Industrial Settlements were a group of high ranking army officers who recognised
the need for Preston Hall to continue in it’s current form. At the end of the First
World War 55,000 people were discharged from the service with TB, of those discharged
18,000 died as a result of returning to inner-city housing.
The government realised there was a need to set up sanatoria for the sole purpose
of treating men with TB. To this end, the government reviewed the issues under the
review of the War Pension Committee which resulted in a report being published in
1919. The report referred to an article in the War Pensions Gazette in October 1919
“Lord Queenborough also wrote on behalf of the Industrial Settlements for Disabled
Soldiers and Sailors making a proposal for securing Preston Hall, near Maidstone,
for a similar purpose.”
This was the foundation stone for the start of Preston Hall being set up as a sanatoria,
training colony and village settlement.
Industrial Settlements Incorporated purchased Preston Hall, estate and gardens from
Leeds Fireclay Company in 1919 for £30,000.
Industrial Settlements Incorporated was headed by Lord Queenborough. He was a
Member of Parliament until 1917 and an active industrialist. His Grandfather had
Commanded the British Cavalry at the Battle of Waterloo in 1815.
The Industrial Settlements Executive Committee members were made up of various prominent
members of society including Mr G Reeves-Smith, Sir William Grey Wilson and Sir Edward
Smith amongst others.
One member of the committee was a Mr Thomas Mawton who had a vision prior to the
end of the war about planning villages for ex Servicemen to inhabit in order to
give them and their families a quality of life after risking their own lives to fight
for their country. Below is an extract from a publication he printed called “An Imperial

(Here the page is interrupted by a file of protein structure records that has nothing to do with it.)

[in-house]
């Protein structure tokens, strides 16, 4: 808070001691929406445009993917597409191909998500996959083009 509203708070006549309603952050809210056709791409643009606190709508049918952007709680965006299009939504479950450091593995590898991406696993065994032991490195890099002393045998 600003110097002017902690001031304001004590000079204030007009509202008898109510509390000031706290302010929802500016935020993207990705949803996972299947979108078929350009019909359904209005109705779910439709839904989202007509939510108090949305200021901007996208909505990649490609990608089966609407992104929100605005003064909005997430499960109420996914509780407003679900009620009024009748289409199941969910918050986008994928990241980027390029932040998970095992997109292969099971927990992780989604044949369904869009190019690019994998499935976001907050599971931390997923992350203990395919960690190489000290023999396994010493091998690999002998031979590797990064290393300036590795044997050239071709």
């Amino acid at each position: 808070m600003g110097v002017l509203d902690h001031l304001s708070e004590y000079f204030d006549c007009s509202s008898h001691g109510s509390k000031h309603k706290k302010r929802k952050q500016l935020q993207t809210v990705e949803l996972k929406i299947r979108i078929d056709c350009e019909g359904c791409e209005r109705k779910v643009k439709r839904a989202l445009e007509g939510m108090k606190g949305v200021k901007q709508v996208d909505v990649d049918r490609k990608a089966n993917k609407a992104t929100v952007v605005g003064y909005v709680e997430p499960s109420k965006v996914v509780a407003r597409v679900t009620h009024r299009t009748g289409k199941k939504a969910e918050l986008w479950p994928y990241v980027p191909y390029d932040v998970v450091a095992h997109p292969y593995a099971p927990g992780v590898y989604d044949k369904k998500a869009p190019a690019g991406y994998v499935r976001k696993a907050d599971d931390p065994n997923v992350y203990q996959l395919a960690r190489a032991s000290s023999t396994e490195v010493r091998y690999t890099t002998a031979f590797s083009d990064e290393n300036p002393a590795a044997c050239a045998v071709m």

Obligation”. The settlement at Preston Hall fitted perfectly into his ideology of
the future for ex-Servicemen.
From the publication “An Imperial Obligation” by Mr Thomas Mawton 1917
In the minutes of the second AGM of Industrial Settlements held in May 1921 it was
noted that although Preston Hall had only come into actual operation in October 1920
it was already residence to 240 ex-servicemen who were engaged in some occupation
according to capacity, such as poultry and pig farming, horticulture, cabinet making
and boot making. In 90% of cases men had added to their weight and improved in general
It was also noted in these minutes that 15 bungalow cottages had been erected – this
was the beginning of Hermitage Lane as we know it – click on the “Interesting Facts”
page to find out how Hermitage Lane got it’s name.
The Prince of Wales visited the colony in 1921 to officially open it, as a result
of the impression he gained of the village he made a donation to the funds of the
institution. The amount of this sum remained undisclosed.
During 1921 a new dining hall with seating for 300 men was added.
It was noted in the AGM minutes for 1922 by Rt Hon Sir Arthur Stanley that he considered
the institution to be of immense value not just to the ex servicemen but to the community
at large and the work being carried out to treat and care for TB patients wasn’t
being done better anywhere else.
The laundry on the estate was closed in 1921 to make a saving of £1,000.
The cabinet factory had also been closed down as it was proving impossible to make
furniture to compete with other manufacturing firms. The pig and poultry appliances
department was by far the best performing department.